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Sasko Lazarov

Housing Minister says planning applications should not be decided by courts

Darragh O’Brien also said that people need to stop objecting to planning applications for housing developments.

THE MINISTER FOR Housing Darragh O’Brien has said the courts should not decide planning applications, and he is hoping proposed new legislation would ensure this power is given to local authorities and An Bord Pleanála.

Minister O’Brien also said he supported comments made by the Taoiseach in the Dáil yesterday that, too many people and political parties are objecting to planning applications for housing developments – which O’Brien said was unhelpful to the government’s pledge to end long-term homelessness by 2030.

“We have a housing crisis that is resolvable and solvable, we need people to stop objecting, frankly,” O’Brien said during a visit to Limerick today.

O’Brien said he could not comment specifically on a report yesterday that the High Court quashed planning permission granted for 300 student bed development on the outskirts of Limerick City, after it found that An Bord Pleanála had failed to send a submission by an objector to the local council within the required time limit.

However, speaking generally, he said: “I don’t believe planning decisions should be made in the courts, it’s not the right place for them. Planning decision should be made in our local authorities and in An Bord Pleanála.”

O’Brien is hoping to bring a “consolidated planning bill, the most extensive change to the Planning Act 2000” before the Cabinet within the next two weeks “which will be published before the year end, which is going to deal with a lot of the grey areas and anomalies that we are seeing”.

“We need more student accommodation, we need more accomodation full-stop, and I agree with the Taoiseach, that people need to stop objecting to housing developments, and that goes for opposition political parties that try to find reasons to object to things and sometimes give in to to pressure groups,” he said.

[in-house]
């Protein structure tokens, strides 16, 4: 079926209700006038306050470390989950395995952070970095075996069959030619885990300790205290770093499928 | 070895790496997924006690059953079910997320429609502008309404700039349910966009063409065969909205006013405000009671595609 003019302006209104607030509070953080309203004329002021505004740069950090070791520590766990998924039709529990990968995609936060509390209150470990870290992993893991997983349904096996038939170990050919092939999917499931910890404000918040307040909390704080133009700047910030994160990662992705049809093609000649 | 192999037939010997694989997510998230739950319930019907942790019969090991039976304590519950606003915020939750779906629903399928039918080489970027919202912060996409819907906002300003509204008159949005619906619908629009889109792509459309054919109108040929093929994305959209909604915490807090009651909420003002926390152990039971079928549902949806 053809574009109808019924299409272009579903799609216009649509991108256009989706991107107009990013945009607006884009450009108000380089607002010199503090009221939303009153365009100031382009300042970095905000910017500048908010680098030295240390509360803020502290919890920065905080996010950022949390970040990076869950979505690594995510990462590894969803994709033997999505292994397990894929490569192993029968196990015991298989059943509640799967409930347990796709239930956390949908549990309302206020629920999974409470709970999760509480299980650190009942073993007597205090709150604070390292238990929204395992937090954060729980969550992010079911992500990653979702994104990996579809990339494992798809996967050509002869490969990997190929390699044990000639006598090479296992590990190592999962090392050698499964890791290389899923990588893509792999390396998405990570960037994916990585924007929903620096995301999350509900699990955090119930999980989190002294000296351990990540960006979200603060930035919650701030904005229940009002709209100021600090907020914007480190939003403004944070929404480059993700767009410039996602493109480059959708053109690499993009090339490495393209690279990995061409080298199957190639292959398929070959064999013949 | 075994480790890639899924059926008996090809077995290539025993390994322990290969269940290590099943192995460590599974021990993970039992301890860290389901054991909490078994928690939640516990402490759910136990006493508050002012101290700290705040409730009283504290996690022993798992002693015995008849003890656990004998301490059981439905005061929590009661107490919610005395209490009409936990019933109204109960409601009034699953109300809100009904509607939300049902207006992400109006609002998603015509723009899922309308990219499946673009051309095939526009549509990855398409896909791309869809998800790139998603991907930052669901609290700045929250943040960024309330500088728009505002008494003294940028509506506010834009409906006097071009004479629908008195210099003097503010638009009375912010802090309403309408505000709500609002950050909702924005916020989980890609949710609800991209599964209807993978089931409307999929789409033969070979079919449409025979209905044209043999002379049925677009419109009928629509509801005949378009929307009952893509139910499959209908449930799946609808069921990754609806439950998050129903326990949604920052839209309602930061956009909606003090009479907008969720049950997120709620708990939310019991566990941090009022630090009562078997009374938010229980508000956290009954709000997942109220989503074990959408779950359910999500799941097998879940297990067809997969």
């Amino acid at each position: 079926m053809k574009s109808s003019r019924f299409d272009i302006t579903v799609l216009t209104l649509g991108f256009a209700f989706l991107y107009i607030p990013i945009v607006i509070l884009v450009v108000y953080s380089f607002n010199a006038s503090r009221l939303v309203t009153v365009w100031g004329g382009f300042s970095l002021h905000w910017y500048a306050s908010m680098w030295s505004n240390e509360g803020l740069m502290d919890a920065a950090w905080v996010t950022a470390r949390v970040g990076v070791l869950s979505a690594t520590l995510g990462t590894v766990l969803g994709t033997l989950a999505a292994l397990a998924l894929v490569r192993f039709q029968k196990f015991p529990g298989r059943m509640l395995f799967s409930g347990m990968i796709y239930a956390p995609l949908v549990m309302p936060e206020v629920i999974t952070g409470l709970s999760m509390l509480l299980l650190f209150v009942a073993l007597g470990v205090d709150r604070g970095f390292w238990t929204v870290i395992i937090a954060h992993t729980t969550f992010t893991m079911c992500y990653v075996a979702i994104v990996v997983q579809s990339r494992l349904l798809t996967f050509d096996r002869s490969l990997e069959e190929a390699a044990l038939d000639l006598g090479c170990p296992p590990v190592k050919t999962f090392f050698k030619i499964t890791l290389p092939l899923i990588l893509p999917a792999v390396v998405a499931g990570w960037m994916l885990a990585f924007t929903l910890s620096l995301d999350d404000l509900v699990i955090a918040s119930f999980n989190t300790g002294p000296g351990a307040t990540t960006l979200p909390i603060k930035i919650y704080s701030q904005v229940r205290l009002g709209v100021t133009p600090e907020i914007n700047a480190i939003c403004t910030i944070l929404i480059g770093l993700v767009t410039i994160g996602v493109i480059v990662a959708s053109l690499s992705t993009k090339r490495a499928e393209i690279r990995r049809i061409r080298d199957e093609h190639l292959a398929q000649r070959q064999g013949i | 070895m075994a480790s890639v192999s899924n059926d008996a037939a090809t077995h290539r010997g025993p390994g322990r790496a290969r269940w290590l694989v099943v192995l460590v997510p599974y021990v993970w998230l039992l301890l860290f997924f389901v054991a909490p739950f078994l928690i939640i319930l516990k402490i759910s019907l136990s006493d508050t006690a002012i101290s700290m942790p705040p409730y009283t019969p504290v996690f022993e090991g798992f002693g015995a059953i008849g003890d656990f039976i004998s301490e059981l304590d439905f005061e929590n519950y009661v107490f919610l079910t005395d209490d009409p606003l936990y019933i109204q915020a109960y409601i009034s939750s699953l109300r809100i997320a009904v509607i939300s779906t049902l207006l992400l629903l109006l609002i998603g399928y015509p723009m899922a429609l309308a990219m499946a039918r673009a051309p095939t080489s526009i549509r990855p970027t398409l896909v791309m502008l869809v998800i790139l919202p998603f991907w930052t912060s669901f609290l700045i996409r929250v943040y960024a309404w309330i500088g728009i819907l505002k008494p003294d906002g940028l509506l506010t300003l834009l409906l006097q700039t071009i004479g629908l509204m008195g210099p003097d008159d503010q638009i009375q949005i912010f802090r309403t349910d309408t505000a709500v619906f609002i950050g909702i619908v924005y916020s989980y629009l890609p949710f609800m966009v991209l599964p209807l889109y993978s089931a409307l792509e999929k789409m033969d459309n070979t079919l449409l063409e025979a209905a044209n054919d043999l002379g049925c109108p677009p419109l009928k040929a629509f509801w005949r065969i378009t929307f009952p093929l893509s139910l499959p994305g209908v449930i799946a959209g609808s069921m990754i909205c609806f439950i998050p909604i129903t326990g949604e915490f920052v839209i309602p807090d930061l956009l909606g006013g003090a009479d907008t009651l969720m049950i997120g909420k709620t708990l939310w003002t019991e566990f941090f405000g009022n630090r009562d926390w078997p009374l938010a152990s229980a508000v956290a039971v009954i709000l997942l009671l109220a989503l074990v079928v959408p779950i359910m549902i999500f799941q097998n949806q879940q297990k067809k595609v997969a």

“All court cases and decisions that are made, we see them, and see what impact they may have on planning, and we are feeding them all into our planning review.

“I am not saying that someone doesn’t have a right to take (a case) to court – of course they do – but courts are not the right place to make planning decisions,“ he reiterated.

O’Brien said the government’s housing delivery plans was “not impacted” negatively by the present scale of overvaluing of the housing market, which the ESRI said in its report published Wednesday was in the region of 7%.

He said he was “confident the ‘housing for all’ plan is gaining momentum and is robust enough to be able to withstand external challenges”.

“The housing plan we have is multi-annual, and we are fully funded – €4.5billion into next year – to deliver social and affordable houses and other initiatives around (vacant properties).”

“I’ve read with interest the ESRI report, I think the second-hand market is quiet hot, the good thing is the housing supply and new homes is increasing substantially, and we are going to have a good year this year, so my focus is on the delivery of new homes.”

He said, despite the recent challenges of Covid-19, and inflation due to Russia’s invasion of Ukraine, the government had “actually been able to this year deliver more new build social homes in the history of the state, and will deliver affordable homes to purchase for the first time in nearly a generation”.

Homelessness is at a record-high under O’Brien’s watch, however he said he remained committed to “ending long term homelessness by 2030”.

Despite introducing mitigatory measures such as extending notice to quit periods, purchases of properties with tenants in situ, providing more social housing stock, and refurbishing vacant properties, there will always be “new arrivals” into homelessness, “it can’t be planned for, but it’s our duty to help them and we will”.

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